WAKEFIELD, Mass.–(BUSINESS WIRE)–Myrtelle Inc. (“Myrtelle” or the “Company”), a clinical stage gene therapy company focused on developing transformative treatments for neurodegenerative diseases, today announced that the U.S. Food and Drug Administration (FDA) has granted Fast Track, Rare Pediatric Disease (RPD), and Orphan Drug designations for its lead clinical-stage gene therapy, rAAV-Olig001-ASPA, for the treatment of patients with Canavan Disease (CD).
“FDA’s decision to grant these designations for our investigational gene therapy utilizing rAAV-Olig001-ASPA aligns with our mission to provide treatments for patients where few if any options exist and highlights the urgency of developing a treatment for patients with Canavan disease, a devastating disease of young children which results in short life expectancy,” said Nancy Barone Kribbs, Ph.D., Senior Vice President of Regulatory Affairs at Myrtelle Inc.
Myrtelle’s ongoing Phase 1/2 First-in-Human clinical trial utilizes a novel proprietary recombinant adeno-associated virus (rAAV) vector, AAV-Olig, that for the first time directly targets oligodendrocytes in the brain. Oligodendrocytes are the cells in the brain responsible for producing myelin, the insulating material that enables proper function of neurons. The production of myelin is affected in CD due to mutations in the Aspartoacylase gene (ASPA) coding for the Aspartoacylase enzyme (ASPA). The oligodendrocyte-targeted gene therapy is intended to restore ASPA function, enable metabolism of the abundant brain chemical N-Acetylaspartate (NAA), and support myelination. Myrtelle entered into an exclusive worldwide licensing agreement with Pfizer Inc. in 2021 to develop and commercialize this novel gene therapy for the treatment of CD.
About Fast Track Designation
FDA’s Fast Track designation is designed to facilitate the development and expedite the review of drugs to treat serious conditions and fill an unmet medical need. Fast Track designation allows for frequent communication with the FDA throughout the drug development and regulatory review process, which assures questions and issues, are resolved quickly often leading to earlier drug approval and access by patients. The designation also enables eligibility for Accelerated Approval, Priority Review, and rolling review of a company’s New Drug Application, if relevant criteria are met.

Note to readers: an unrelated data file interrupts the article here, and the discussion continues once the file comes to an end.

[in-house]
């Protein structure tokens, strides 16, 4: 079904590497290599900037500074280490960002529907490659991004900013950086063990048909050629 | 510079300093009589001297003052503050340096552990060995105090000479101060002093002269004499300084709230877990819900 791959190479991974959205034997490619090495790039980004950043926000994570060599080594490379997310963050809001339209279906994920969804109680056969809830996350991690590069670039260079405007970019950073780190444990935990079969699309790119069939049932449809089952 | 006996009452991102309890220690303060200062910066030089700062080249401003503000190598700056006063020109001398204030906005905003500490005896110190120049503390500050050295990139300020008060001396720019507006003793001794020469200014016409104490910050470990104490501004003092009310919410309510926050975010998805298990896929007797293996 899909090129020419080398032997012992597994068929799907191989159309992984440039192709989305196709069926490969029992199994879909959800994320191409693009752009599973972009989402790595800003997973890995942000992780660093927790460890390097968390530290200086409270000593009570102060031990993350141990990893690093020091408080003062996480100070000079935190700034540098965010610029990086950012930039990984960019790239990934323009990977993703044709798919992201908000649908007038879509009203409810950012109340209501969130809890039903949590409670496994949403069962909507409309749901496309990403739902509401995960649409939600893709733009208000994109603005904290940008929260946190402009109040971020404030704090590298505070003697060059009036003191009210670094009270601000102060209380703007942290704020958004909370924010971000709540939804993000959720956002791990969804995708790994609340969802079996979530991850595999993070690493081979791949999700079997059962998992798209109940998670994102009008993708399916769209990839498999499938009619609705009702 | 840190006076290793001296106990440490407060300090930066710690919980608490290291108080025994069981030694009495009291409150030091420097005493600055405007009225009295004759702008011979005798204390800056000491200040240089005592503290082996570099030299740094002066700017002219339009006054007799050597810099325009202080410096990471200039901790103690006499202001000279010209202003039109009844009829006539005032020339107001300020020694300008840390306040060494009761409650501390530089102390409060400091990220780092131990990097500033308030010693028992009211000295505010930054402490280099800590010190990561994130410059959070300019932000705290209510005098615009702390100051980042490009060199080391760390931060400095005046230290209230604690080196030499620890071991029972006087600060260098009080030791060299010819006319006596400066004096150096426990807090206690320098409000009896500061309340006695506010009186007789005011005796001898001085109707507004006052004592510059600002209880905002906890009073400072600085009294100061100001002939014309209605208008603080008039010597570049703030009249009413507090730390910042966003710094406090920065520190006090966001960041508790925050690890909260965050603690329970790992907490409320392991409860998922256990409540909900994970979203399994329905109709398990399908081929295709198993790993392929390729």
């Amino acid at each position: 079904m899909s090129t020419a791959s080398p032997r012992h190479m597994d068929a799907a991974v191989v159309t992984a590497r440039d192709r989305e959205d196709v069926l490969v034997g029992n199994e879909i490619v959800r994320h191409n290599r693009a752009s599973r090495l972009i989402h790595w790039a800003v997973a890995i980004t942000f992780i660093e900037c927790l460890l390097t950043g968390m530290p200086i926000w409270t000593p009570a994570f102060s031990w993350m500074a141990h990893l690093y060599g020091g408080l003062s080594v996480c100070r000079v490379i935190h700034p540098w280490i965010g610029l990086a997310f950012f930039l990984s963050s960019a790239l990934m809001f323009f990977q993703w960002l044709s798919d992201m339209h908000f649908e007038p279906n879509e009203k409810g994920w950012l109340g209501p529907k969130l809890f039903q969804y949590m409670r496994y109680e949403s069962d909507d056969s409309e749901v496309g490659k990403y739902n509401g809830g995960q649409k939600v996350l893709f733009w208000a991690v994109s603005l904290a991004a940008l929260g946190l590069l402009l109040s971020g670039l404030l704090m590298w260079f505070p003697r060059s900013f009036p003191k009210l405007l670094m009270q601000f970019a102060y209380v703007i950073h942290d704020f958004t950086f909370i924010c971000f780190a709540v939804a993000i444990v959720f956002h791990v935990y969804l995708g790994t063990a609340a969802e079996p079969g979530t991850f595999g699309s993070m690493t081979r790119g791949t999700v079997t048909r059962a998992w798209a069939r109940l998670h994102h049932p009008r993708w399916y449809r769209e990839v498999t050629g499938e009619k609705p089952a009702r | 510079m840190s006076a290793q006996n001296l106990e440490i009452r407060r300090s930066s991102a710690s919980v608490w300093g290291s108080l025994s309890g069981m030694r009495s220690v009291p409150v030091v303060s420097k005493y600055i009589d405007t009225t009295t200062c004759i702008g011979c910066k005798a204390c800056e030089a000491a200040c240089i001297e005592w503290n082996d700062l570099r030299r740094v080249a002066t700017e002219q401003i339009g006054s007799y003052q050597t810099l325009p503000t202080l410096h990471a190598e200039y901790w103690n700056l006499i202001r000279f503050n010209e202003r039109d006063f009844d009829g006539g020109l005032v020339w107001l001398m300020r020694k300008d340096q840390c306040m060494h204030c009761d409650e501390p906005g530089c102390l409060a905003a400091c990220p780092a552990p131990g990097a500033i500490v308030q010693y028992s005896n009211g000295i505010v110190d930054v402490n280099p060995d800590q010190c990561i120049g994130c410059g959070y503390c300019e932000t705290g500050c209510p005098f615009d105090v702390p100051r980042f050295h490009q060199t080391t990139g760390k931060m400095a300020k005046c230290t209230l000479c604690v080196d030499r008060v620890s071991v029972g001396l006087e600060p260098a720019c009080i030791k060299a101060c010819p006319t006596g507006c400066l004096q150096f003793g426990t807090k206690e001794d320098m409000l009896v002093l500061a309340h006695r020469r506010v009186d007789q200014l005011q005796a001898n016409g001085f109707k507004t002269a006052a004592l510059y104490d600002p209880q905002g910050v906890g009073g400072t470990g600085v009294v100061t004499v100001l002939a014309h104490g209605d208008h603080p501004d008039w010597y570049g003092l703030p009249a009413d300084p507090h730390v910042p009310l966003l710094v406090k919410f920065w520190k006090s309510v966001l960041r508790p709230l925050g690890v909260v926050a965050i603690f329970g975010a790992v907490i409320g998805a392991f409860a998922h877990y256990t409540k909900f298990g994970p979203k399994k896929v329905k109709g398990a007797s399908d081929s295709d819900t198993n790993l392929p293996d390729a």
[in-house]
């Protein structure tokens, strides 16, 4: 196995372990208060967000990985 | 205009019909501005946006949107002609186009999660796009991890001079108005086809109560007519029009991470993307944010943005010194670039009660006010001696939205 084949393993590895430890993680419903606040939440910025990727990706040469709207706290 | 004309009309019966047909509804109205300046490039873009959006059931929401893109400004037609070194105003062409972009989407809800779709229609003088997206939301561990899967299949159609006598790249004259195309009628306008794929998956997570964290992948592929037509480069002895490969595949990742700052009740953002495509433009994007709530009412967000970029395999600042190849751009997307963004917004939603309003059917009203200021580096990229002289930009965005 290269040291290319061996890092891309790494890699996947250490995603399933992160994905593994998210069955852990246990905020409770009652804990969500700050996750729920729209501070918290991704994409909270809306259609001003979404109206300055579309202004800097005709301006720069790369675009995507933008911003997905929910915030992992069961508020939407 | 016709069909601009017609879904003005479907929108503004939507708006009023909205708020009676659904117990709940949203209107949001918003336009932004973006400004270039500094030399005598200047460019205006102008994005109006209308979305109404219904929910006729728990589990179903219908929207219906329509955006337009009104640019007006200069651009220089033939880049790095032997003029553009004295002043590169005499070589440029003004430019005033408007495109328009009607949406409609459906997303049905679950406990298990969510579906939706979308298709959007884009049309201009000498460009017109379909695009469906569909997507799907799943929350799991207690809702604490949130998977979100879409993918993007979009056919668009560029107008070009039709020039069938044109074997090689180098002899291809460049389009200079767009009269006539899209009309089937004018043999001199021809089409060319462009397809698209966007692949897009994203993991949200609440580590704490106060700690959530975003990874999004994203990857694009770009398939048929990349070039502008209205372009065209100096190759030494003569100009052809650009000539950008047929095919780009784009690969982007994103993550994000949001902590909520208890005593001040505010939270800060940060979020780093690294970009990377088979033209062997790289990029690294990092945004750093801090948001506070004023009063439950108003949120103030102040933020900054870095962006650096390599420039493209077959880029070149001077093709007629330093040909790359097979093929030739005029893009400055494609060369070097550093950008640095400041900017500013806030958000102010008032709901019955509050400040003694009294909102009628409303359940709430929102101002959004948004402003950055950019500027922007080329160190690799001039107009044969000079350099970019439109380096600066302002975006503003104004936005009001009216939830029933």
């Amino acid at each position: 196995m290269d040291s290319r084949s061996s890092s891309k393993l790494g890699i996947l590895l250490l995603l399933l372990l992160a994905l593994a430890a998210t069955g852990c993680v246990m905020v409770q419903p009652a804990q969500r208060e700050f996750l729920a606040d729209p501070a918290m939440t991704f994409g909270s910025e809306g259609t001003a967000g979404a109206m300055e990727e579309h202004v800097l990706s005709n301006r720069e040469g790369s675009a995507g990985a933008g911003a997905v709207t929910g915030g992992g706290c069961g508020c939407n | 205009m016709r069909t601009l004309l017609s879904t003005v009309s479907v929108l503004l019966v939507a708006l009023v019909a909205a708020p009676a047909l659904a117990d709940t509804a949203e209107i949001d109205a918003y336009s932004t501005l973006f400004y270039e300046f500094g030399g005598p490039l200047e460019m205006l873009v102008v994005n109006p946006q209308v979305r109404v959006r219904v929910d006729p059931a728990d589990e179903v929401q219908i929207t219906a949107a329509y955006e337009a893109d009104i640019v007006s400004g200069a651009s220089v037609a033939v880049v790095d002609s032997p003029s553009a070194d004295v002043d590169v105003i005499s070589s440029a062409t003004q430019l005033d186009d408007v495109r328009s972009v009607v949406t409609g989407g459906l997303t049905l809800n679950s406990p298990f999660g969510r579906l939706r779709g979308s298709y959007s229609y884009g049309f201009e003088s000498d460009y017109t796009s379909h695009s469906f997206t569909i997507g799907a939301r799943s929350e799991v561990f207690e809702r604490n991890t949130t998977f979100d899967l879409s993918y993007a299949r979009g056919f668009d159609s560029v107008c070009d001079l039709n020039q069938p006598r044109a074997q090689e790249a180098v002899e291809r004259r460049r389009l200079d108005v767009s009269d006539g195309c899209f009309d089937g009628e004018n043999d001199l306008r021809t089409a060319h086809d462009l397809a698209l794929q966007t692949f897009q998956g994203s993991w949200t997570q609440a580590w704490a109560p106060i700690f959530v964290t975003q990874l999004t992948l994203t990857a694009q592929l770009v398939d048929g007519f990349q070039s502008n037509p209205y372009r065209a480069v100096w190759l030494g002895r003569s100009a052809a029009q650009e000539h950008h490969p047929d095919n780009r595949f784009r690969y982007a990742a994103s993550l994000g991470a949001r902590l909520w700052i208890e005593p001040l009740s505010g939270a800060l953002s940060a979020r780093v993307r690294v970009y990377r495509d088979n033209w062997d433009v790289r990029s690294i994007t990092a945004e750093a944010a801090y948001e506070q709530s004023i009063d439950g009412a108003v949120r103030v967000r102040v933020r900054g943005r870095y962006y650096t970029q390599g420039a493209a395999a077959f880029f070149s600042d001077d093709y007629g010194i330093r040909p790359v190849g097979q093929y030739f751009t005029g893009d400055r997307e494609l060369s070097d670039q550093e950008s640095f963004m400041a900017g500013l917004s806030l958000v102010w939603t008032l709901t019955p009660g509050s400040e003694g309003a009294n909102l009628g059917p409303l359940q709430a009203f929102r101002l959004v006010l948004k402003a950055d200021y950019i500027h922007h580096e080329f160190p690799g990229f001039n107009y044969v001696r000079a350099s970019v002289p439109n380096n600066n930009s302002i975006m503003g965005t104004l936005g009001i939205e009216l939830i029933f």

About Rare Pediatric Disease Designation
Under FDA’s Rare Pediatric Disease (RPD) designation, a sponsor who receives marketing approval for a product with such a designation may be eligible for a voucher that can be redeemed to obtain priority review for any subsequent marketing application. For the purpose of RPD designation, the FDA defines a “rare pediatric disease” as a disease that affects fewer than 200,000 people in the United States and in which the serious or life-threatening manifestations primarily affect individuals from birth to 18 years of age.
About Orphan Drug Designation
FDA grants Orphan Drug designation to drugs or biological products intended for the treatment of patients with rare diseases that affect fewer than 200,000 people in the US. The designation gives companies who are developing therapies for rare diseases an extended term of 7 years marketing exclusivity upon regulatory approval, reductions in certain application fees, and tax incentives.